The Moral Clarity of Resettling Refugees
Plus, We Don’t Know Anything About Nuclear War.
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ALI NOORANI: The Moral Clarity of Resettling Refugees.
The United States has a legal process in place for admitting into the country refugees fleeing their homelands. The statutes setting out the refugee-admission process give the president the power to set an upper limit—a “cap” or “ceiling”—on the number of refugees whom the United States will take in. President Trump slashed the number of refugees admitted by more than 85 percent, from a cap of 110,000 that President Obama set for 2017 down to just 15,000 in 2020. Along the way, when the issue of refugee resettlement came up during a fall 2018 cabinet meeting, Stephen Miller infamously said, “What do you guys want? A bunch of Iraqs and ’Stans across the country?”
As a result of the cuts, a third of domestic resettlement offices were forced to close. Within U.S. Citizenship and Immigration Services, 352 refugee corps employees conducting approximately 110,000 refugee interviews a year fell to under 200 officers and barely any interviews.
The consequences for refugees around the world, as well as for American security, have been dire. President Biden set a resettlement cap of 125,000 for fiscal year 2022, but five months in, the administration is on track to resettle just 15,586. If that looks like a Trump-era number, that’s because it takes time and a true commitment to recover from Trump-era cuts.
Attorney George Conway joins to discuss how war has changed America already. Also, the legal and political case for prosecuting Trump.
From Putin-phelia to homophobia to Trump’s Zelensky-envy, Tim Miller’s back with Charlie Sykes on this weekend’s pod.
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SHAY KHATIRI: We Don’t Know Anything About Nuclear War.
Only twice have conflicts erupted between two nuclear-armed states, and both instances (between China and Russia in 1969 and India and Pakistan in 1999) were minor border disputes rather than major wars, in great part because the states involved were wary of escalation to nuclear level. Nobody knows for sure how different actors would react if nuclear-armed states fought in earnest. Known unknowns are scary, and the known unknown of a war between the United States and Russia is frightening enough even before thinking about escalation to the nuclear level. The overuse by the press and Hollywood of such words as “armageddon” and “apocalyptic” has debased the available terminology, leaving the English language without a word sufficiently powerful and grim to convey the prospects of a massive thermonuclear war between the United States and Russia.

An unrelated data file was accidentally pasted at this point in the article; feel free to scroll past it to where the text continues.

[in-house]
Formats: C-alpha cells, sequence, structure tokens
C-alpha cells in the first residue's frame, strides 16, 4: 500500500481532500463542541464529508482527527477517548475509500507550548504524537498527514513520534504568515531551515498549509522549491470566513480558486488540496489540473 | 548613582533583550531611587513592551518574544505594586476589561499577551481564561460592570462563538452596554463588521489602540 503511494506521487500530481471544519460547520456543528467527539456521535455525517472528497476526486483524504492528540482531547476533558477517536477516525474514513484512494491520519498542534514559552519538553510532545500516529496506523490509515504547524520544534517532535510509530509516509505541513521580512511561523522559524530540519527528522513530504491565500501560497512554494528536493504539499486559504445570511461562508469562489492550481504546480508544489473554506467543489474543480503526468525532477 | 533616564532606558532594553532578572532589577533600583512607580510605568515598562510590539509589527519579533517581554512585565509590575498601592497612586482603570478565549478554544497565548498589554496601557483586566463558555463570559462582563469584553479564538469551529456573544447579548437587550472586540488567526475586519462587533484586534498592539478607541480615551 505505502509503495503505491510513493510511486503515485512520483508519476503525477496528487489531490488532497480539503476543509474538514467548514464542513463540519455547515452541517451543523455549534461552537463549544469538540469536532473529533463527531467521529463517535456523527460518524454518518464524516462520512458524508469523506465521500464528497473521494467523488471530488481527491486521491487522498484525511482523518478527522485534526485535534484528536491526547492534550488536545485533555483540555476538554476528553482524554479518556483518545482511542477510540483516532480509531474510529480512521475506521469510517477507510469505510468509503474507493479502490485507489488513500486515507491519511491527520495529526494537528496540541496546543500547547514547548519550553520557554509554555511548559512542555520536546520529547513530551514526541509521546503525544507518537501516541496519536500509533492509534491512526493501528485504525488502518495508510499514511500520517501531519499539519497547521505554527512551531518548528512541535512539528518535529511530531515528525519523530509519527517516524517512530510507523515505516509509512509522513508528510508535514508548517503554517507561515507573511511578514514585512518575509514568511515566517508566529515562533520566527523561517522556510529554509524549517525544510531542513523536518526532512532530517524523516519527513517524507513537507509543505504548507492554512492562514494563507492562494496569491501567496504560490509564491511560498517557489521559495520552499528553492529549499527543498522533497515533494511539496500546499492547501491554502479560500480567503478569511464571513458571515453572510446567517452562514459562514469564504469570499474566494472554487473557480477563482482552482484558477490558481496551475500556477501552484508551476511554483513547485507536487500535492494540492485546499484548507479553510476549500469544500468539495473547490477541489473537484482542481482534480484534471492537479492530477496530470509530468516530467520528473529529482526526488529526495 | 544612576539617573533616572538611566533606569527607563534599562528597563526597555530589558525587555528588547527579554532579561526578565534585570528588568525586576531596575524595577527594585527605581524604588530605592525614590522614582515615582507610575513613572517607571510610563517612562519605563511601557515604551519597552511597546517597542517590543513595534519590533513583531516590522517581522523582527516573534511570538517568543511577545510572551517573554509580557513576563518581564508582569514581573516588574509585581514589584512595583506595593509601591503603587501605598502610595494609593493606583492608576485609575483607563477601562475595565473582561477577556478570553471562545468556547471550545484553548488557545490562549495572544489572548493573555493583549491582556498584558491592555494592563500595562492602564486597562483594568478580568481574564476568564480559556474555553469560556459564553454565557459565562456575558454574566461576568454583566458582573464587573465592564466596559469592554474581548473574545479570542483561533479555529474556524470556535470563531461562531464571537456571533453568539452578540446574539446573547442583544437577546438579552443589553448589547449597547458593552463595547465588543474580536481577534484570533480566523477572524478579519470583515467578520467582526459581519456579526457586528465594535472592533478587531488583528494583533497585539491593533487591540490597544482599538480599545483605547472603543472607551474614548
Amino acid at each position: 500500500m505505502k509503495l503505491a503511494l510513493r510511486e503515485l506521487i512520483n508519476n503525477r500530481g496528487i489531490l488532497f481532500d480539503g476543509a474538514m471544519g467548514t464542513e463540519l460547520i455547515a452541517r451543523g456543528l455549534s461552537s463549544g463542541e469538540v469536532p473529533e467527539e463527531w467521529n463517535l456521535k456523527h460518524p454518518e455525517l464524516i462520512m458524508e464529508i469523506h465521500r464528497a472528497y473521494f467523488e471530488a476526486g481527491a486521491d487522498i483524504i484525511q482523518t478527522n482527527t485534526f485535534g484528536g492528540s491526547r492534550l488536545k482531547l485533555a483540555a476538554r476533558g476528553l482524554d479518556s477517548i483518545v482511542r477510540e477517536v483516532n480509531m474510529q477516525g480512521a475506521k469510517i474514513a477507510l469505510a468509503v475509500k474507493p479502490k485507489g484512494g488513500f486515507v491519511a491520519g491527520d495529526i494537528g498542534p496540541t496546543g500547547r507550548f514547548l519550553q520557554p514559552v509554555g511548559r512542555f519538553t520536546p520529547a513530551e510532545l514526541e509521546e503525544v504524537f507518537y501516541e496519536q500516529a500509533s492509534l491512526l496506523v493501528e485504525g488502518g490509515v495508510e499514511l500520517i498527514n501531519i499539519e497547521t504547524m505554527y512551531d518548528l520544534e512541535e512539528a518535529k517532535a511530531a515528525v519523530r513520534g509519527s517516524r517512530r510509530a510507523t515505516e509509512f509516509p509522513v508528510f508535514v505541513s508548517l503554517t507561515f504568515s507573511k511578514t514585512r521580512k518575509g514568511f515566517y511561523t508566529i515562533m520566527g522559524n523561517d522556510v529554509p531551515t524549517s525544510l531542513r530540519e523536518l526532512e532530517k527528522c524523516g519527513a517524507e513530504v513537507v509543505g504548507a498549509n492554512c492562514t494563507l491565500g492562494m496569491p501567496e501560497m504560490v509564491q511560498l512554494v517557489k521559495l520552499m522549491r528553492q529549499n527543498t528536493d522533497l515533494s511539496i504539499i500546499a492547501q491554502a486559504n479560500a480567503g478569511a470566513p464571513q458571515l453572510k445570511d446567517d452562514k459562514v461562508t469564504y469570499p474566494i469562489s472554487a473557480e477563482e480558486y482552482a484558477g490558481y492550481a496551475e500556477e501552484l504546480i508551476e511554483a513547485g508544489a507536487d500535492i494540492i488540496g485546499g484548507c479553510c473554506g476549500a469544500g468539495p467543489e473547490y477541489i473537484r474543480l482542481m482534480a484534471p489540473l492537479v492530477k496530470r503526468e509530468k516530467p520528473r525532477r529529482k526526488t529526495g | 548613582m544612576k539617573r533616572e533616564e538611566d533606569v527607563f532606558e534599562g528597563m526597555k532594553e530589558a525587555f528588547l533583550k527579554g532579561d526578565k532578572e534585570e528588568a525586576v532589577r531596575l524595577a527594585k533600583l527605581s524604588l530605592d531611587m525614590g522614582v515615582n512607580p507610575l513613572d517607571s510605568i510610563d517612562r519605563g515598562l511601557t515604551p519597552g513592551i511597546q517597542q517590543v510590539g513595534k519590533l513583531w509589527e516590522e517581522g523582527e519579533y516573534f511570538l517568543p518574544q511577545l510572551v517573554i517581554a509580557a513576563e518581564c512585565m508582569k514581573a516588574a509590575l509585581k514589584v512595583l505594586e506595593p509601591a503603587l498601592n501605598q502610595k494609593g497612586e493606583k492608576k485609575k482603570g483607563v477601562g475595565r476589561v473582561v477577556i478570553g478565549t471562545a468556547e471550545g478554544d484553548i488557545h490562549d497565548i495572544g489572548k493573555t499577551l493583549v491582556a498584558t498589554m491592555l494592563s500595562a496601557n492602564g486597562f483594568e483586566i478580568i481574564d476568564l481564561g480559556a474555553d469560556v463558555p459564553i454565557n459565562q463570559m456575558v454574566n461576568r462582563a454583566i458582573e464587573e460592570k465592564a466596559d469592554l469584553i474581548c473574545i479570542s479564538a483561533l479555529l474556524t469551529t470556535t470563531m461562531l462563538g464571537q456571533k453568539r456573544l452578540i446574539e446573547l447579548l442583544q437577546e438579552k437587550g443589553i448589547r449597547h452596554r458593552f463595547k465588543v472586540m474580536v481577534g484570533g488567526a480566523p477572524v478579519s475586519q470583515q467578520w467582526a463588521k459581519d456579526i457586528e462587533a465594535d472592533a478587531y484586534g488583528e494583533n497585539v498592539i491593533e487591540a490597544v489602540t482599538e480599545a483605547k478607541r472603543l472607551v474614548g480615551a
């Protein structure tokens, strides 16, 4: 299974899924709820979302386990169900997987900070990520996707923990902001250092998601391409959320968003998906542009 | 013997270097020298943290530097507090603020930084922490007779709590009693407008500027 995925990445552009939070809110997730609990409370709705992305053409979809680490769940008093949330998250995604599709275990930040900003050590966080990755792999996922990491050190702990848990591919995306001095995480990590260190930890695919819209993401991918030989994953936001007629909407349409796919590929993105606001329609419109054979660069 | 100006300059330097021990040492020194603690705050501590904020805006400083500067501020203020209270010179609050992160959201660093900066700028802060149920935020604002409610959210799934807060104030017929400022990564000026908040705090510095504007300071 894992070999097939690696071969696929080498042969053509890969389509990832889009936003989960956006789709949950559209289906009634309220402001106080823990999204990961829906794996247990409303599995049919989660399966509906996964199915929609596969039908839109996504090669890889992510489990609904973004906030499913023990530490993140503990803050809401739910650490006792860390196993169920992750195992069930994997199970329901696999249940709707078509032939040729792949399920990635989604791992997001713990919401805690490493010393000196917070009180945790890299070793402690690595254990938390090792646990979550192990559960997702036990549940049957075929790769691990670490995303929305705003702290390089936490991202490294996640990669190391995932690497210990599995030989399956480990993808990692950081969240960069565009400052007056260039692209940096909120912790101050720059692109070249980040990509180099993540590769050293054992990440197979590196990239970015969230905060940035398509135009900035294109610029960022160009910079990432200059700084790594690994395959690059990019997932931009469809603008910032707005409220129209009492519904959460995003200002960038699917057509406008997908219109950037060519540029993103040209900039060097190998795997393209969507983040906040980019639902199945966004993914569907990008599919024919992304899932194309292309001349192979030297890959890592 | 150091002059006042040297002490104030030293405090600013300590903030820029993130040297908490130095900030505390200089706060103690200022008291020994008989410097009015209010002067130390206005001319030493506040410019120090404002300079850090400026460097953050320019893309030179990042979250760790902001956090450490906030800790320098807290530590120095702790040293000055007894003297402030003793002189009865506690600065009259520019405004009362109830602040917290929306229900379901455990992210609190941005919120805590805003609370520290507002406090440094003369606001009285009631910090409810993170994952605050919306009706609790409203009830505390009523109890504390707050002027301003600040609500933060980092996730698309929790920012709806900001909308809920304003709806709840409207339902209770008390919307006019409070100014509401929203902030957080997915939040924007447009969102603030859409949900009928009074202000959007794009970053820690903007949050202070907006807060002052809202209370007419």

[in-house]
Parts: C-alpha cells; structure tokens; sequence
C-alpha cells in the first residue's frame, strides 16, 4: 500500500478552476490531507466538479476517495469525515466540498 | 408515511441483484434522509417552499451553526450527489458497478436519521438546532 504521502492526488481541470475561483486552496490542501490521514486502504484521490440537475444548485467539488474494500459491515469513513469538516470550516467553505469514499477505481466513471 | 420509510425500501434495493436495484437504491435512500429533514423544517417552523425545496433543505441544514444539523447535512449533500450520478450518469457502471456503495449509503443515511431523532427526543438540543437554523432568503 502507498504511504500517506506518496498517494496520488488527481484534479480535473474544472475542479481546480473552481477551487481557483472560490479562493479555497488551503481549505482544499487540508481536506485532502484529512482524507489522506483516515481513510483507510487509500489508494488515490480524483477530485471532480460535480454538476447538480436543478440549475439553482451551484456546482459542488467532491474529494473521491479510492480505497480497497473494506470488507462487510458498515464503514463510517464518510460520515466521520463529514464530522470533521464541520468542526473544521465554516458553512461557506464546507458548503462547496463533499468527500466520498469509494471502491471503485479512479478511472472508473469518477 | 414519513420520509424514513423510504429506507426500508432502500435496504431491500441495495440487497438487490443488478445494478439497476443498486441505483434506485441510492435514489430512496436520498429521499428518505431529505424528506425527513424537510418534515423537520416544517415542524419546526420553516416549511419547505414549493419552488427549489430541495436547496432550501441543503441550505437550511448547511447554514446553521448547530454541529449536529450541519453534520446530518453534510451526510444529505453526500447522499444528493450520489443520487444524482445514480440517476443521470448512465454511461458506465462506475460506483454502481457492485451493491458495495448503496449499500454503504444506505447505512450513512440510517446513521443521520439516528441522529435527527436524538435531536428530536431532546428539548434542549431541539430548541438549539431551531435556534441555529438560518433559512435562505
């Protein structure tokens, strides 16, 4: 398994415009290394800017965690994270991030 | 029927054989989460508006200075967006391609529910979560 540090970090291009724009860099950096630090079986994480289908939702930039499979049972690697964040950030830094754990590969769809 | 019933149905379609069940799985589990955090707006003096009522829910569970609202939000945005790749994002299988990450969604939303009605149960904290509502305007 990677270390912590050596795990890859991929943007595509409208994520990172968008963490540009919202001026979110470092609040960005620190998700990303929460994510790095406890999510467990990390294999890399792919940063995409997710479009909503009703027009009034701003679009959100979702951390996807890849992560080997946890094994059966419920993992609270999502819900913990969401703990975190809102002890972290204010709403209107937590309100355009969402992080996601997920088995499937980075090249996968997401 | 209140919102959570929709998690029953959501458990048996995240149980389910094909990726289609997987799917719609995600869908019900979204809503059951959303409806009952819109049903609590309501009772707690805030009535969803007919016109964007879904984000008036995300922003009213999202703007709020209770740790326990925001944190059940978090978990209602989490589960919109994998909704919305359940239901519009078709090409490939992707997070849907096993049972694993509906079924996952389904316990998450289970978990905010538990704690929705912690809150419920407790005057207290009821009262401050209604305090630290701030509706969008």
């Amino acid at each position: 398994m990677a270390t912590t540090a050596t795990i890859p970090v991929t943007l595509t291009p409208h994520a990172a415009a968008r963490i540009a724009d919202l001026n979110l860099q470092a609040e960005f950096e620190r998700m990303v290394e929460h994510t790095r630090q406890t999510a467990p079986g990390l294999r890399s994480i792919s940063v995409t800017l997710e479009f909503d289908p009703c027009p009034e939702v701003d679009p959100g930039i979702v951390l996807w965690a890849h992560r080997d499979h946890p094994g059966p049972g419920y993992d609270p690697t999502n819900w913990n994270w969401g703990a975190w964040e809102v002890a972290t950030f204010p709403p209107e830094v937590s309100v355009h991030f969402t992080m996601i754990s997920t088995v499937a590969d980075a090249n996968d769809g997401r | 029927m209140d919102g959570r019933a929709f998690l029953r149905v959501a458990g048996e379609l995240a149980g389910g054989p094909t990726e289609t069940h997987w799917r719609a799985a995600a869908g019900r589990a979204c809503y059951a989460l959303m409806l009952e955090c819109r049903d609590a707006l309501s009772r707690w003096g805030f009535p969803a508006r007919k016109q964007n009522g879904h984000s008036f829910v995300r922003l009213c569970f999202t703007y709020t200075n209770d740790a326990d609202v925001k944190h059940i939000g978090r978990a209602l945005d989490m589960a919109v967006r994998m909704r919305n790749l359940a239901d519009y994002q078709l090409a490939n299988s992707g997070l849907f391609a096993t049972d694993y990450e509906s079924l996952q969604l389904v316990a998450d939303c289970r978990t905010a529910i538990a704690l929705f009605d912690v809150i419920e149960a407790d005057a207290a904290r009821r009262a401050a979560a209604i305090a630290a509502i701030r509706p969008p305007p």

It would be wrong to assume that, if the U.S. military enters the conflict in Ukraine in some capacity, nuclear war would inevitably follow. First, it wouldn’t be the first time that Americans and Russians have killed each other. The Soviets reflagged their aircraft during the Korean and the Vietnam Wars and directly engaged with their American enemy. They also launched missiles at American aircraft during the war. The United States, on the other hand, has killed Russian mercenaries as recently as 2018 with no ramifications. In both cases, the Russians benefited from (im)plausible deniability.
Let’s Go Billikens! Going into the weekend, my alma mater is still dancing in the A-10 tourney with a last second nail-biter win over St. Bonaventure. (One of their cheerleaders did not take it well.)
What is the Catholic church doing?! The Bishop of Cleveland is going to “bless” a conference headlined by Milo Yiannopoulos.
KONY 2012 at 10… How Joseph Kony, a kidnapper and warlord from Uganda, spurred viral internet activism. And what it’s like, 10 years later.
Where are all the good men dead? Ben Dreyfuss has a question for the screenwriters of Grosse Pointe Blank.
The story of Robin Ficker… A lawyer / heckler who was friends with Muhammad Ali.
How Putin’s Ukraine invasion upended Germany… For the first time since the Cold War, Germany changed its energy and military strategy.
New Matt Labash: Are we cursed, or are we the curse?
Jeff Flake got more than he bargained for… A job trying to broker peace in Ukraine.
Is Ukraine driving a wedge between Trump and the GOP? And will it last?
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